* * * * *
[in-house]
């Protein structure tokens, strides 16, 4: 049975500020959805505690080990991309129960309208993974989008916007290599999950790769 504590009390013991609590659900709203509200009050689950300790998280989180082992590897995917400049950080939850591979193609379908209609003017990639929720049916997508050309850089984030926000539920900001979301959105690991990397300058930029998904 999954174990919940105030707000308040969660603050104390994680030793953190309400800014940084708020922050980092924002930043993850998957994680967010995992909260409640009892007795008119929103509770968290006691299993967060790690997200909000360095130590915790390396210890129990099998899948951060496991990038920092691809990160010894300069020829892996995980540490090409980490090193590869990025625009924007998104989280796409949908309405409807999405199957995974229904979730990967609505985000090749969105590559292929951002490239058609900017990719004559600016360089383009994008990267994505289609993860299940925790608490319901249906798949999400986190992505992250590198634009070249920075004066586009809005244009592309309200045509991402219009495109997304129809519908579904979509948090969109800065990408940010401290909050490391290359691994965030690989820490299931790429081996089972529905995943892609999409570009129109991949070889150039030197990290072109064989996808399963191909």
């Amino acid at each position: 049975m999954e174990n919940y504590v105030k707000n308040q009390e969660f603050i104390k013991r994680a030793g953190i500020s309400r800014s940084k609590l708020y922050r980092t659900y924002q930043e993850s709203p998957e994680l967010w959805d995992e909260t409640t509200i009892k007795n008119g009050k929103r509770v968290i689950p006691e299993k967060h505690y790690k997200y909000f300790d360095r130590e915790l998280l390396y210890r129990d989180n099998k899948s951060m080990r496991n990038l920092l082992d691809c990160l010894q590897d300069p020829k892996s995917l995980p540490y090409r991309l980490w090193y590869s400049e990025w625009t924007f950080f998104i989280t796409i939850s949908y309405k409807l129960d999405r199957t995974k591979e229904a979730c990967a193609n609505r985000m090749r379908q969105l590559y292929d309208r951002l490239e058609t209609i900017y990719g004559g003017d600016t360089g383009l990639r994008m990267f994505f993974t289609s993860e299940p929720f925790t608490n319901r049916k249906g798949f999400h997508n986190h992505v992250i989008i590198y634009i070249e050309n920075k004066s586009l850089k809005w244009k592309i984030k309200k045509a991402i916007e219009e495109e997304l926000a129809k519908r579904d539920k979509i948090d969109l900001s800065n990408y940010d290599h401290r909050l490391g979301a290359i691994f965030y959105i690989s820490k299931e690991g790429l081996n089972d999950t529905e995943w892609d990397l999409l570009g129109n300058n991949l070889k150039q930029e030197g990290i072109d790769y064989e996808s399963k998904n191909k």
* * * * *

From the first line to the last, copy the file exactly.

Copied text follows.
[in-house]
């Protein structure tokens, strides 16, 4: 049975500020959805505690080990991309129960309208993974989008916007290599999950790769 504590009390013991609590659900709203509200009050689950300790998280989180082992590897995917400049950080939850591979193609379908209609003017990639929720049916997508050309850089984030926000539920900001979301959105690991990397300058930029998904 999954174990919940105030707000308040969660603050104390994680030793953190309400800014940084708020922050980092924002930043993850998957994680967010995992909260409640009892007795008119929103509770968290006691299993967060790690997200909000360095130590915790390396210890129990099998899948951060496991990038920092691809990160010894300069020829892996995980540490090409980490090193590869990025625009924007998104989280796409949908309405409807999405199957995974229904979730990967609505985000090749969105590559292929951002490239058609900017990719004559600016360089383009994008990267994505289609993860299940925790608490319901249906798949999400986190992505992250590198634009070249920075004066586009809005244009592309309200045509991402219009495109997304129809519908579904979509948090969109800065990408940010401290909050490391290359691994965030690989820490299931790429081996089972529905995943892609999409570009129109991949070889150039030197990290072109064989996808399963191909």
């Amino acid at each position: 049975m999954e174990n919940y504590v105030k707000n308040q009390e969660f603050i104390k013991r994680a030793g953190i500020s309400r800014s940084k609590l708020y922050r980092t659900y924002q930043e993850s709203p998957e994680l967010w959805d995992e909260t409640t509200i009892k007795n008119g009050k929103r509770v968290i689950p006691e299993k967060h505690y790690k997200y909000f300790d360095r130590e915790l998280l390396y210890r129990d989180n099998k899948s951060m080990r496991n990038l920092l082992d691809c990160l010894q590897d300069p020829k892996s995917l995980p540490y090409r991309l980490w090193y590869s400049e990025w625009t924007f950080f998104i989280t796409i939850s949908y309405k409807l129960d999405r199957t995974k591979e229904a979730c990967a193609n609505r985000m090749r379908q969105l590559y292929d309208r951002l490239e058609t209609i900017y990719g004559g003017d600016t360089g383009l990639r994008m990267f994505f993974t289609s993860e299940p929720f925790t608490n319901r049916k249906g798949f999400h997508n986190h992505v992250i989008i590198y634009i070249e050309n920075k004066s586009l850089k809005w244009k592309i984030k309200k045509a991402i916007e219009e495109e997304l926000a129809k519908r579904d539920k979509i948090d969109l900001s800065n990408y940010d290599h401290r909050l490391g979301a290359i691994f965030y959105i690989s820490k299931e690991g790429l081996n089972d999950t529905e995943w892609d990397l999409l570009g129109n300058n991949l070889k150039q930029e030197g990290i072109d790769y064989e996808s399963k998904n191909k």